A few days ago a friend sent me an article titled Americans Haven’t Been This Down on the Housing Market Since 1982.
The crux was “how fast home price appreciation has rattled prospective buyers,” pointing out that a recent survey found only 29% of people think now is a good time to buy a home, down from 58% a few months ago.
My friend asked, “Your thoughts?”
My initial thought was I sure hope articles like this don’t scare people away from buying a home. That would be a mistake.
The home you don’t buy today is the home you’ll wish you owned tomorrow. Why?
1. Builders can’t keep up with current population growth. We’ve made babies faster than builders have built homes, and these babies are growing up to become homebuyers. This increasing demand will continue to put upward pressure on home prices.
CNBC published an article last week saying “The U.S. is short 5.24 million homes, an increase of 1.4 million from the 2019 gap of 3.84 million. Single-family home construction has suffered from a severe labor shortage that began well before the pandemic but was then exacerbated by it.”
2. On average, home values will rise over time because a house is a storehouse of current commodity and labor prices and those will rise over time. That’s what my friend said when he sent me the article. His observation was simple and savvy.
Commodities prices (materials like lumber and steel) have historically risen over time. The same is true of labor costs. It’s a simple equation:
Increased labor cost + increased materials cost = increased home prices.
A Forbes article recently observed, “Construction is up against the same problems it’s faced in years past: increased lumber prices, limited lot supplies, supply-chain issues, restrictive zoning laws, costly permits and a skilled labor deficit.”
In a nutshell:
**We have a shortage of homes and will continue to, which will drive up housing prices.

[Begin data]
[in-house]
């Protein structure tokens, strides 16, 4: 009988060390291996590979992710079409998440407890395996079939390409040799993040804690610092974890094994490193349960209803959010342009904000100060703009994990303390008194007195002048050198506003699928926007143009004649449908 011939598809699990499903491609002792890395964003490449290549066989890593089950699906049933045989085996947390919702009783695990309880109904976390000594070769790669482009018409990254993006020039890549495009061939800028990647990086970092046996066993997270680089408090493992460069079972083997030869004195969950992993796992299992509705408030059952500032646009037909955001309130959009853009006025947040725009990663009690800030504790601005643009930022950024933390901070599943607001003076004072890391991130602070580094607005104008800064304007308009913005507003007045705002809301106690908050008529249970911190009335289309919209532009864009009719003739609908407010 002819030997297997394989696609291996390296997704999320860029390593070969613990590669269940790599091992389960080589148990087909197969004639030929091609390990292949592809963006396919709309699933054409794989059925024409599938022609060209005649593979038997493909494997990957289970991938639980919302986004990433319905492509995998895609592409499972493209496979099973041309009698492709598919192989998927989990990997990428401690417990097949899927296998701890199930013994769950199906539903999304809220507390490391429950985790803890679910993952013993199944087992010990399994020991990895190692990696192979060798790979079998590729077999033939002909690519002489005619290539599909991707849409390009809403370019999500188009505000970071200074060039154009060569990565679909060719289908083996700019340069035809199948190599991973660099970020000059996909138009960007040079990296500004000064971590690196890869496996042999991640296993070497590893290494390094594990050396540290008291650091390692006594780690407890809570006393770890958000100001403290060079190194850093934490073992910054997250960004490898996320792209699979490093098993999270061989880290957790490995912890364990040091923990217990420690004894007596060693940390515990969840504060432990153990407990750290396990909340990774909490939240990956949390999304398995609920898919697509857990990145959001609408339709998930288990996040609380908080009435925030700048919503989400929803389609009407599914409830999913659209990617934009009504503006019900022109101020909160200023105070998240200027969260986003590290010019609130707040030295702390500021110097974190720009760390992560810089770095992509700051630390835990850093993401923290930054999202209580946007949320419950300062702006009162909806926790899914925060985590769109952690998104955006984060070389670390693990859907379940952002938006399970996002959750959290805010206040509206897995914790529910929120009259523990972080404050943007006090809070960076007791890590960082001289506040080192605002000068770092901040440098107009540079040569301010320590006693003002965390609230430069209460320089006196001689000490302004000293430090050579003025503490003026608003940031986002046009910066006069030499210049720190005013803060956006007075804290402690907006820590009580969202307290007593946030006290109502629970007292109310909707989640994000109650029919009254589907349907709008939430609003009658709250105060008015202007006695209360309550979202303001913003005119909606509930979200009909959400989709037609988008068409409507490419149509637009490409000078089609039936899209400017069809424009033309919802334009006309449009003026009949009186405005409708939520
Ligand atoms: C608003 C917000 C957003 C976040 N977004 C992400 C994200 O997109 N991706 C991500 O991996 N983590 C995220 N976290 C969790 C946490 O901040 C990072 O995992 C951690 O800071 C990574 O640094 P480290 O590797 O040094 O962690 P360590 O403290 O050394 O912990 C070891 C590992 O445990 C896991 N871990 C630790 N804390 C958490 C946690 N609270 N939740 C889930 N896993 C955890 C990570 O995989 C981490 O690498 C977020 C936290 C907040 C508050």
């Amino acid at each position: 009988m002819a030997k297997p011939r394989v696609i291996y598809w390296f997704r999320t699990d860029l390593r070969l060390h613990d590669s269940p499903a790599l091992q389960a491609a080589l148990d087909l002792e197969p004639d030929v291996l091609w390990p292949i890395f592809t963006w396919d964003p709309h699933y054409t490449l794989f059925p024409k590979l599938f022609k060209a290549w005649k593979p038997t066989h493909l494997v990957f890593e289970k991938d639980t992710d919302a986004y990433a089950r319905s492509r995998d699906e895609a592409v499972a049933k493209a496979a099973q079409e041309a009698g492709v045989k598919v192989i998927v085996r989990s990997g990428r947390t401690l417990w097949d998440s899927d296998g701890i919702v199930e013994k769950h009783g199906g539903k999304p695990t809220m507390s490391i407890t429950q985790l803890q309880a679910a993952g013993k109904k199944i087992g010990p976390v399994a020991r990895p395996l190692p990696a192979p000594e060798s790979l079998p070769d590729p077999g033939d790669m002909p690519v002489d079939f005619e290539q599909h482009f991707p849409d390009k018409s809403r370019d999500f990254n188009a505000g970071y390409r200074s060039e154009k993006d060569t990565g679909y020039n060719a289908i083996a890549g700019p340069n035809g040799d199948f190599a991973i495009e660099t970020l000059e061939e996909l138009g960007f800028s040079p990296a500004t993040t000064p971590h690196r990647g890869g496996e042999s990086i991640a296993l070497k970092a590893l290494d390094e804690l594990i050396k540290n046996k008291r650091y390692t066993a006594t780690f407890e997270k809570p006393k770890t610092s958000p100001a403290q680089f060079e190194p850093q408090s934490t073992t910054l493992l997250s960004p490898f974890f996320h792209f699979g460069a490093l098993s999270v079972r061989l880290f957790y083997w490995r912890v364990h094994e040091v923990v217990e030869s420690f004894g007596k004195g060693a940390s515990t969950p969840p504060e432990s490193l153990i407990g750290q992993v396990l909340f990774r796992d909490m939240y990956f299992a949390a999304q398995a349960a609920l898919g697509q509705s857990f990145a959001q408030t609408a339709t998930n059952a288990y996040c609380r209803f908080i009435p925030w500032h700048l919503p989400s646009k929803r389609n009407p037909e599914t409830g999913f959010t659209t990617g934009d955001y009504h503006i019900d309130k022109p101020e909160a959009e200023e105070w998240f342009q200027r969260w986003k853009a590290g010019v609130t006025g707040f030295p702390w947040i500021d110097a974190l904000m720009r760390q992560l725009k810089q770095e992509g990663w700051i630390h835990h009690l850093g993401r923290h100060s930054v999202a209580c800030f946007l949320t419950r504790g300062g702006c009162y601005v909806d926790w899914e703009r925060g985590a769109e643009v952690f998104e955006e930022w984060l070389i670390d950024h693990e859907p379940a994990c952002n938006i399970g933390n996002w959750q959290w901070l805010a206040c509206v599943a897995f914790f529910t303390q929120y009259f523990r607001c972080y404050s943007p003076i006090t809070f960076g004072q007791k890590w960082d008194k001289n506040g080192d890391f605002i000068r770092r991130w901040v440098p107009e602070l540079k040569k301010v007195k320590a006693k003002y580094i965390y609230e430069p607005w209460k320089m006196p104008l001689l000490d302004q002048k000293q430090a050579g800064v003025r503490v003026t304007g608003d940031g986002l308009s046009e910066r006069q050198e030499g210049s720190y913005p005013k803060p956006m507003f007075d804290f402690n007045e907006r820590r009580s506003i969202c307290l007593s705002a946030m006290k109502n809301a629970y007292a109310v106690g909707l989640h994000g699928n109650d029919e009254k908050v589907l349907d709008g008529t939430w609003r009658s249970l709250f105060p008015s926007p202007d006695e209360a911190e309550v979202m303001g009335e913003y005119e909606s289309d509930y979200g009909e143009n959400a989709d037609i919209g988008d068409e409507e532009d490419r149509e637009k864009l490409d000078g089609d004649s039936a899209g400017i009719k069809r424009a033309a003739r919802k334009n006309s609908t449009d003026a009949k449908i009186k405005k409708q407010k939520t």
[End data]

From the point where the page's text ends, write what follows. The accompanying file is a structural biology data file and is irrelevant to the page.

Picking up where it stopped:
**Material and labor costs will continue to rise, which will also drive up housing prices.
If you’re not convinced, recall the article I wrote a few months ago entitled Rental Nation. I pointed out that nationally about one in four homes is sold to an institutional investor for rental (one of three in Phoenix).
Big time “smart money” now sees homes as a better investment than stock. Investors believe future rental income will exceed stock dividends and future home appreciation will exceed stock price increases.
While today’s homebuyers may suffer from “sticker shock” as a result of recent home price appreciation, this is not a reason to avoid buying. Barring a “black swan” event (which would temporarily affect the price of every class of investment) all indicators point to home values climbing briskly for years.
I think home prices will double in the next 10 years. A $400,000 home today will sell for $800,000 in 120 months. Since appreciation compounds, a doubling of home values by 2031 only requires a 7.2% annual home appreciation rate. That’s highly likely to happen.
Living in PV, you probably own one or more homes. But you may have kids or grandkids contemplating whether to rent or buy. Tell them not to fall for alarmist articles warning that we might be in a housing bubble and it’s not a good time to buy. Negative headlines are sometimes used to drive readership. In this case they will drive mistakes, resulting in renters who look back in regret.
Do you know somebody on the fence about buying a home? Tell them from me:
You’ll regret renting the home you should’ve bought.